In this third film of the Bad News Bears series, Tony Curtis plays a small time promoter/hustler who takes the pint-sized baseball team to Japan for a match against the country's best ... See full summary »
Jackie Earle Haley,
Family man Phil Weston, a lifelong victim of his father's competitive nature, takes on the coaching duties of a kids' soccer team, and soon finds that he's also taking on his father's dysfunctional way of relating...
Morris Buttermaker, an alcoholic pest removal worker and former professional baseball player (for a very short time), is recruited to coach and train a failing baseball team of 12-year-olds which is about to be thrown out of the league. Written by
When Roy Bullock first meets Buttermaker, Greg Kinnear (Bullock) flubs his lines. He says, "stop by and see me sometime, I'm over at Chevy Valley Subaru." The name of the car dealership, as referenced later in the film and as makes sense with standard naming convention, is Valley Chevy Subaru. See more »
Baseball's hard, guys. I mean, it really is. You can love it but, believe me, it don't always love you back. It's kind of like dating a German chick, you know?
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With some skepticism and fairly low expectations, I rented this film. Understand, I'm a big fan of Richard Linklater, and an admirer of Billy Bob Thornton's work, hence there were certain expectations coming into this viewing. For the most part, my expectations were met. This film is certainly worth a watch.
There is no point in comparing this film to the original, so I won't bother to do so. The two were made during different eras by different actors and filmmakers, so why stack them up against each other. This film stands nicely on its own. Richard Linklater has simply become the master of the early teen film. He beautifully handled his mostly non-professional cast in 'School of Rock' (though it must be said, he did have Jack Black to help him pull it off), and the same can be said for this cast of mostly neophyte actors. Linklater is somehow able to draw a certain feeling of realism from his youthful actors. I think this is because he's not afraid to go for naturalism, and he certainly doesn't pull any punches. Linklater allows his young cast members to be just as crass, cruel and feisty as you would expect from a group of 10 to 12-year olds in this modern era. At the same time, however, he is able to instill in his characters a sense of youthful innocence and a continuing level of 'wide-eyedness' that make his characters lovable. In addition, Linklater is careful in his characterization, he makes sure to provide a distinct personality for each of the kids in this film, something that isn't easy to do with 12 kids in under two hours.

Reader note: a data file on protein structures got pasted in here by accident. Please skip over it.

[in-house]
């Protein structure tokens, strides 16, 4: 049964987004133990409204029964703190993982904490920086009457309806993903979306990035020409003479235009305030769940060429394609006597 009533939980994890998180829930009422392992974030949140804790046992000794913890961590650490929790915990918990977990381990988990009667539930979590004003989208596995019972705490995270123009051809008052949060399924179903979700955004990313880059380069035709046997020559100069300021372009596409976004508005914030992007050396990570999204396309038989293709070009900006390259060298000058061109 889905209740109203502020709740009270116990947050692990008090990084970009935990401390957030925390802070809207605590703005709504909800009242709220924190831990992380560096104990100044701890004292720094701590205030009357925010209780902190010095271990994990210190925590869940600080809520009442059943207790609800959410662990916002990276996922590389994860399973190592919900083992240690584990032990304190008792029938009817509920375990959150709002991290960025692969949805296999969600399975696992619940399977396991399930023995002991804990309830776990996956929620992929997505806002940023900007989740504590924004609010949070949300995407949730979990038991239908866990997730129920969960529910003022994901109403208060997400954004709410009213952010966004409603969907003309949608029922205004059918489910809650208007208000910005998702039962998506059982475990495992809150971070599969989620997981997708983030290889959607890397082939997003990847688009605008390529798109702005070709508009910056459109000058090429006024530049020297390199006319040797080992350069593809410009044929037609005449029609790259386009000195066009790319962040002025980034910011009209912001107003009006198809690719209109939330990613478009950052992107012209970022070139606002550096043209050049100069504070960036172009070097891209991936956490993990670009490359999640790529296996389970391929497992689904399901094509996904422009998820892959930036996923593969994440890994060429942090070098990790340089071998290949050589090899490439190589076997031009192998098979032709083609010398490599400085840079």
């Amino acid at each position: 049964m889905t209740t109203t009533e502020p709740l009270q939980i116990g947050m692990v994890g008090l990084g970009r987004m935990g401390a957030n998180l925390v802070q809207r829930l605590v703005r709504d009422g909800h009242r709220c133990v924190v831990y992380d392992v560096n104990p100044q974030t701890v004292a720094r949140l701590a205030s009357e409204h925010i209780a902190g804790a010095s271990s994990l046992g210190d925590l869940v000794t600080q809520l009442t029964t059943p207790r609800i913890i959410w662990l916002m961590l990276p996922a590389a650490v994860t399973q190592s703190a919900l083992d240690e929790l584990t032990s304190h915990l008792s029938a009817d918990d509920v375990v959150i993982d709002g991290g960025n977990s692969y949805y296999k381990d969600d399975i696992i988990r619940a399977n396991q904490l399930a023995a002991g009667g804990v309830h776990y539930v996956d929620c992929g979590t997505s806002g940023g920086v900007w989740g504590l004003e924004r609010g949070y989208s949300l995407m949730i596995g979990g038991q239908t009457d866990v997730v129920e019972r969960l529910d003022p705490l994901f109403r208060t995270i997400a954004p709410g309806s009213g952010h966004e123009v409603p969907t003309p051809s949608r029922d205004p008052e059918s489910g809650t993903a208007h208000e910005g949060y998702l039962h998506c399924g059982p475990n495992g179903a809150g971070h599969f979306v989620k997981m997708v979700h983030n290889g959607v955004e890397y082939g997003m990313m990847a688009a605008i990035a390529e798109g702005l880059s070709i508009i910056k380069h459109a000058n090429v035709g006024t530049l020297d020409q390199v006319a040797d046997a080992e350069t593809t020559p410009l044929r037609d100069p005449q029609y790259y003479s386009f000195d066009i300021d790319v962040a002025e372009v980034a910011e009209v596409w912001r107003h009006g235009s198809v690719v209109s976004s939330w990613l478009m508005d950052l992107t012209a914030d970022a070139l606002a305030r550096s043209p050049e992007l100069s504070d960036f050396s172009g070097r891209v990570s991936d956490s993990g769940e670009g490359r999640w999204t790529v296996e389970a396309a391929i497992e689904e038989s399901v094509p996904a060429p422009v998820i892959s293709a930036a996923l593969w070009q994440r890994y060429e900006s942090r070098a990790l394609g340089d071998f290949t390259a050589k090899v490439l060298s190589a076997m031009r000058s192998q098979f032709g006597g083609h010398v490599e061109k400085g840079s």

The other big bonus of this film is the enjoyment of watching Billy Bob work. Billy Bob is great in these roles as the 'sexy sleazoid' who just manages to skim the surface of life. Beneath the somewhat reptilian outer skin of Billy Bob's Buttermaker is a human being who has compassion and understanding for others who are in his 'peer group', that is, the rejects and also-rans of life. He does a convincing job creating an empathy within his character for these kids who are all castoffs from the mainstream. In addition, Billy Bob delivers a lot of very funny lines that are steeped in naturalism, and thus guaranteed to create a great deal of offense to anyone concerned with propriety and/or political correctness.
I'm not guaranteeing a cinematic masterpiece with this review, but I will suggest that if the film is given a chance by objective viewers, it will be guaranteed to provide nearly two hours of laughs and entertainment. Don't expect a 'Little Giants' here, with a lot of gross sentimentality...this children's sports film gives you something a bit different!
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